Anyway, thanks to Gina (younger sibling of the founder of Nacho Times) we have spread our cho reach to West Yorkshire. Find yourself in Leeds with a thirst for the Holy Cho Fountain (HCF)? Then pop into A Nation of Shopkeepers on Cookridge Street. No, I don’t know where the hell that is either and yes, it does sound utterly mental. Look it up on google maps or something (other maps are available)

Iya y’alriiight? Ahm a leeeeeeds chawwwww (translation: Hello, are you alright? I’m a Leeds Cho)

Apparently these bad boys were quite tasty. Loads of salsa, loads of soured cream, loads of cheese but fatally, no guacamole. OK so it’s not the end of the world, but you’re never going to get over 3.5 if you mess with the big four. Jalapeños were present.

Interestingly we’re seeing more and more layered chos coming out of the mexicana woodwork. Perhaps this is due to the very blog you’re reading, but I doubt it. We’re not established enough. I tried to get free nachos the other day and was rebuffed.

The layering meant that, obviously, baldness was kept to a minimum so despite the lack of guac, you’re definitely in for a treat. On Cooksville road. In Leeds.

Ultimate UK Nacho? No, but it gets a solid 3.5. Oh I already wrote that earlier on so the surprise has been ruined. Sorry.  

Ultimate London Nacho: The Texan Embassy

It’s been all quiet on the nacho front mainly due to me being in Norfolk. Nachos were few and far between (i.e. there weren’t any) but there was a lot of fish produce. 

Thankfully Neil, of One Leg Too Few and the utterly brilliant @band_wagon that sees him tweeting trends a decade after they’ve happened (follow him) went to the Texan Embassy. Then only nearly found the Ultimate London Nacho. Bastard. What’s more annoying is his eloquent review so I think I’m going to have to up my game.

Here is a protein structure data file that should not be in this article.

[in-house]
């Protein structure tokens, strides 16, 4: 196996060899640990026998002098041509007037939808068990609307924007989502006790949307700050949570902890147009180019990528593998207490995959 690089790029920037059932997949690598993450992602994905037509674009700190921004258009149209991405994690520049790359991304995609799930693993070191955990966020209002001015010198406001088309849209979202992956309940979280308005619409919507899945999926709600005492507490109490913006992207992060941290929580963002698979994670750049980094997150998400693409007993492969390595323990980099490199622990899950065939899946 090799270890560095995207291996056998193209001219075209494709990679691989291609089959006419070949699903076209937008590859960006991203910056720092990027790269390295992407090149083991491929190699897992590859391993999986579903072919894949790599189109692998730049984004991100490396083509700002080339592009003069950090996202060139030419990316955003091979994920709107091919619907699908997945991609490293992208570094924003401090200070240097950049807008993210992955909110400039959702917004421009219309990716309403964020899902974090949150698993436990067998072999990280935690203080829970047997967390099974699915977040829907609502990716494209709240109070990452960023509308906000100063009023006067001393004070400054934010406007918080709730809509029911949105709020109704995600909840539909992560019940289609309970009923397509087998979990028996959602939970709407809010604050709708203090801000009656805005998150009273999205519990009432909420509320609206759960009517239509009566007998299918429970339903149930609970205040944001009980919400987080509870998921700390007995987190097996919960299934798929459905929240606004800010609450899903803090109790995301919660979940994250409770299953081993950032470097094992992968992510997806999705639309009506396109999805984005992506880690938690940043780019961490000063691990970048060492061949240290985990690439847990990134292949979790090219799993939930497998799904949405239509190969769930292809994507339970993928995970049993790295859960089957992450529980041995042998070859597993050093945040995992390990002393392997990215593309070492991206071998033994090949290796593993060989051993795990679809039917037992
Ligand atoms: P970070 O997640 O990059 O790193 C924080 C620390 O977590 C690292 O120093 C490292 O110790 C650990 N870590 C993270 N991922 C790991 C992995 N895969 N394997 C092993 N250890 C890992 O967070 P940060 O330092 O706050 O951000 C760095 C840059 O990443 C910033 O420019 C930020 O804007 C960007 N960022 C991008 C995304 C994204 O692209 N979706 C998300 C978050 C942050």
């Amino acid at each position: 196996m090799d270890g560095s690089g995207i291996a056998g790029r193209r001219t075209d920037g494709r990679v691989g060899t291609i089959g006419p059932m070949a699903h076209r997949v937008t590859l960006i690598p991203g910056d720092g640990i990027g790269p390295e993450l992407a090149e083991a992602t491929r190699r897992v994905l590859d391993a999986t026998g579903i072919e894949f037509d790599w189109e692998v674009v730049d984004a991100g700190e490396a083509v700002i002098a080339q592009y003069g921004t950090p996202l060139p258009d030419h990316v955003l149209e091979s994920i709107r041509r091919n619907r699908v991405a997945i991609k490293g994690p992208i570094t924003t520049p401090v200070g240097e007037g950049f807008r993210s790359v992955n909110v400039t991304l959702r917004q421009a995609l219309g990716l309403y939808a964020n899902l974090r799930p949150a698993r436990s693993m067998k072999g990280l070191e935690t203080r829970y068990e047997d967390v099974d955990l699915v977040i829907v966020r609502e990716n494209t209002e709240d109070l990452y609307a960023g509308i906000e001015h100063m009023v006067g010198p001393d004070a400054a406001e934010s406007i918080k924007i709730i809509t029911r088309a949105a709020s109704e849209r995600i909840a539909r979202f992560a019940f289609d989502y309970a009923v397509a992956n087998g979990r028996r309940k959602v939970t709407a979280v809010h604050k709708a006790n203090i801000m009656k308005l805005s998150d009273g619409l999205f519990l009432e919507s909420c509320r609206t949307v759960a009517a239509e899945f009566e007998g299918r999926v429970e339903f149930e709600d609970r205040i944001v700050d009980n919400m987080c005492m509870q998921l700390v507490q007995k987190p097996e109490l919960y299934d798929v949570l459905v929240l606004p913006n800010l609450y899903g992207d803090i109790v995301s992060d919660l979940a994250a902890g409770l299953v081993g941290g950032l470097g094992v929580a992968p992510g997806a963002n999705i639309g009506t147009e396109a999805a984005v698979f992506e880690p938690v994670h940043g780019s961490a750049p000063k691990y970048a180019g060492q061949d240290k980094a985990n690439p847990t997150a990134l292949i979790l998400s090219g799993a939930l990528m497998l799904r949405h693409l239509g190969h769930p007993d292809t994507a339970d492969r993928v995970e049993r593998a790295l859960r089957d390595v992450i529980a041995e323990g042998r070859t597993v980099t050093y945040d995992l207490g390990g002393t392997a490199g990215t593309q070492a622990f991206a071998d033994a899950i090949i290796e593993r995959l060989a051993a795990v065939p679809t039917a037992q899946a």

Take it away, Neil…

Place: The Texan Embassy, Trafalgar Square

I had high expectations of these nachos as this is a dedicated tex mex restaurant of some repute. So dedicated, in fact, that it refers to itself as ‘a cantina’ and there are signs about the place telling you how far it is to Texas (4,440 miles). Sitting up one end of the table with all the adults talking politely about politics whilst my little sister and seven of her equally giggly friends drank soft drinks in celebration of her 14th birthday, our starters came at an opportune time, given I’d just been asked a tricky question about Nick Clegg’s foreign policy by an old aunt who had a moustache I’d forgotten about and now couldn’t stop staring at. 


They were always going to taste pretty good, given that I wasn’t paying, but these chos were a thing of beauty. Delightfully proportioned, the chos-to-share came replete with healthy dollops of cream and guacamole, both of which were fresh, cold and full of flavour. Nachos themselves were pleasantly warm, neither too hard nor too soft, with minimal ‘filler’ – the broken detritus that often makes up for half a dish in these dystopian (nacho) times (see what I did there?) which prohibit effective sauce scooping and generally contribute to annoyance and salsa covered trousers. 

The cheese was what really made it, permeating the chos in a layering system that seemed to consistently provide toppings for each handful. God bless the anti-glooper that works in their kitchen. He (or she?) is doing sterling work. Good strategic approach, Texan embassy, and classily executed alongside a tomato salsa and jalepeno pepper (also very fresh) scattergun layout that I haven’t seen before, but brought personality and spice to the table.

The icing on the cake? The inclusion of chicken and refried beans alongisde the chos. Wow. So many options, so many combinations, so many reasons to regret saying I’d share these with my girlfriend.

Ultimate London Nacho? Tasty chos? Certainly. Enough to put me off my Aunt’s moustache? Just. But that’s a pretty big achievement.  4.5 out of 5, as the cheese got a little hard as we got to the bottom.